Consolidators – What’s the deal?

They have promised funded retirement, employee shareownership, profit sharing based on results, massive payments of goodwillbut there are few if any signs of delivery.

In the UK, RHZ in the guise of Tenon Group plc have announced they haveraised £50 million on the stockmarket to consolidate accounting firms. Consolidators, it seems, arehere and here to stay.

But what is the role of the consolidator – what can he offer Society thatindependent accounting firms cannot – or more likely will not?.

Afterallthe profession has a reputation for being boring, grey, undynamic and notparticularly successful. That is not the most resounding recommendationfor the City to put up £50 million.

However, looking to the potentialthere is a much more attractive picture. For example 95% of our economyis made up of entrepreneurs. Every entrepreneur has an accountant andnobody is more trusted when it comes to finances than one’s accountant.Reconciling the image of accountants with this potential exposes a vacuumwhich consolidators find irresistible.

What is more the huge growth in financial services based on the aspirationsof the baby boomers of the wealthiest generation of all time is fair gamefor the dynamic consolidator. Is it to be that only the independentaccounting firms are the losers while consolidators talk to entrepreneursover their heads. Or is the independent accountant going to get his fairshare of the action?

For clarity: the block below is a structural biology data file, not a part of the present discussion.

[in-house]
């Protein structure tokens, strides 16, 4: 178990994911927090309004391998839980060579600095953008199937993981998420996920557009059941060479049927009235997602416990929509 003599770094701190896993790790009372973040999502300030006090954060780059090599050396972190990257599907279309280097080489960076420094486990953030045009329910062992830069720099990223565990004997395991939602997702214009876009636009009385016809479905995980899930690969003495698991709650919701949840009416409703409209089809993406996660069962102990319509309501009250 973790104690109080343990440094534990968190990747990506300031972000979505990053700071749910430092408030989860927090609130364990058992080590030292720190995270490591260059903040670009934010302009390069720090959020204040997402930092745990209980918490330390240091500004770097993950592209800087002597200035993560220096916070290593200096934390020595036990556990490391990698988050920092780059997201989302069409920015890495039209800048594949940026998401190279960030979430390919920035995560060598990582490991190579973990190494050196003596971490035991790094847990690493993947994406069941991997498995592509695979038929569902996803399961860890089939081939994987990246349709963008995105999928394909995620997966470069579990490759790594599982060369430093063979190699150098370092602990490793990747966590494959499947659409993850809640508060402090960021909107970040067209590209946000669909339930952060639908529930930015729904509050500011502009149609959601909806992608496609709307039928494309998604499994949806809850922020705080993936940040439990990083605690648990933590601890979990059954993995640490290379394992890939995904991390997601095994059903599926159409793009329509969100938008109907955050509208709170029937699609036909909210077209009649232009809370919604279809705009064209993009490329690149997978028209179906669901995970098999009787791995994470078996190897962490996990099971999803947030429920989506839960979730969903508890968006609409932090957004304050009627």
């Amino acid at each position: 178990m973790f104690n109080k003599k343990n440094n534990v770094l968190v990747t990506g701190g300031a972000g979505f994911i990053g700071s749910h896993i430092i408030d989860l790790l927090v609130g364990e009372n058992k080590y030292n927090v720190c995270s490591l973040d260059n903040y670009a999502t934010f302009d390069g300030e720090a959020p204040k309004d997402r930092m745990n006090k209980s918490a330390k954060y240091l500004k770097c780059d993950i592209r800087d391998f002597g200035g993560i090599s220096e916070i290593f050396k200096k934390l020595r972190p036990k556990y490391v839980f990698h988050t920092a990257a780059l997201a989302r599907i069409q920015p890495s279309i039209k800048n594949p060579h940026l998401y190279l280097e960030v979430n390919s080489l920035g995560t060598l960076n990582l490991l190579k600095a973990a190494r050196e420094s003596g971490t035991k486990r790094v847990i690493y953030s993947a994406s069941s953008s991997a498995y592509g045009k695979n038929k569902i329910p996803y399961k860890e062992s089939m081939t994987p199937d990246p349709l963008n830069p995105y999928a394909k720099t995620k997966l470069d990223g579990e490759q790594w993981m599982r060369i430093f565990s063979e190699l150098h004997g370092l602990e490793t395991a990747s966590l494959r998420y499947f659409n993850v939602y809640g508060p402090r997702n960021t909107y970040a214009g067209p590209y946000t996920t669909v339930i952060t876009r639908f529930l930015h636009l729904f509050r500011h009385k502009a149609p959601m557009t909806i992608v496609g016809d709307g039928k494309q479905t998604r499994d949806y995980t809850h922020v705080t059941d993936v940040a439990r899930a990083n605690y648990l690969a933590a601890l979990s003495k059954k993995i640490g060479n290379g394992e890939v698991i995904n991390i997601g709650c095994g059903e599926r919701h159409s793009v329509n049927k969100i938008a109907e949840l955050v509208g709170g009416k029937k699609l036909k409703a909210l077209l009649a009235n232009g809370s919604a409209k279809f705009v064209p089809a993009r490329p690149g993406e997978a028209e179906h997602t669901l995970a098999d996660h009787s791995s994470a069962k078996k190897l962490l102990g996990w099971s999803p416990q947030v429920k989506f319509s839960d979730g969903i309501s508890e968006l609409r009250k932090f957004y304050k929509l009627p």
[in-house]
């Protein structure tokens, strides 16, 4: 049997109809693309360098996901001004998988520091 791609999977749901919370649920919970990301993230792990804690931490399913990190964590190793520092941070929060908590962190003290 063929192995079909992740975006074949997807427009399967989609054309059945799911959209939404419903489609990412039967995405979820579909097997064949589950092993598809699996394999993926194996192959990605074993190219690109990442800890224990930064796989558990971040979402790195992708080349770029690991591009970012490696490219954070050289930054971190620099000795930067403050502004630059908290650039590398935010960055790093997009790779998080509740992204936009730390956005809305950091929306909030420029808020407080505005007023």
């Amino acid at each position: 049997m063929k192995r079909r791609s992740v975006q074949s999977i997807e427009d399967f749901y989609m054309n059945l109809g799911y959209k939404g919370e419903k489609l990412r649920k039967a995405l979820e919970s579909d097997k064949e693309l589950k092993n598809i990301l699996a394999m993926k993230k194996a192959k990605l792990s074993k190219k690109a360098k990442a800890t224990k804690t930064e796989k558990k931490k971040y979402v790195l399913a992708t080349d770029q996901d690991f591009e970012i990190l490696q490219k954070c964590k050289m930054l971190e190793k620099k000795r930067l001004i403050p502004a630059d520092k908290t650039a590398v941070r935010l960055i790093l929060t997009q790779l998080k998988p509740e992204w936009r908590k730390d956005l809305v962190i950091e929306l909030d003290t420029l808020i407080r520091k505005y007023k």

We have been criticised long enough as weak-minded businessmen. We do notsell our fees well, we avoid partnership disputes, retreat from staffproblems and with over 20,000 practising accountants in the UK have neverspoken with one voice nor acted with a common sense of purpose.

Our institutes have voted to stay separate so someone has yet to be foundtotake up the challenge. The vacuum awaits and the consolidators aretrying to fill it. Coming together with critical mass will undoubtedlybegood for the profession’s clout. Imagine for a moment the impact of everysingle accountant referring his clients to one particular FinancialServices company or to a single bank.

The reality is that independent accountants certainly will not do thiswithout a catalyst and it is doubtful how far they will go even with one.The ground however is fertile for the beguiling message of the Consolidatorand if his presence on the scene is inevitable then there needs to be somegood advice about which one to choose.

Perhaps a consolidator or atleasta co-ordinator of the consolidators is required – perhaps internetbased. In the meantime independent accountants could be doing a lottohelp themselves and retain their independence.

Gordon Gilchrist is a marketing and management consultant.

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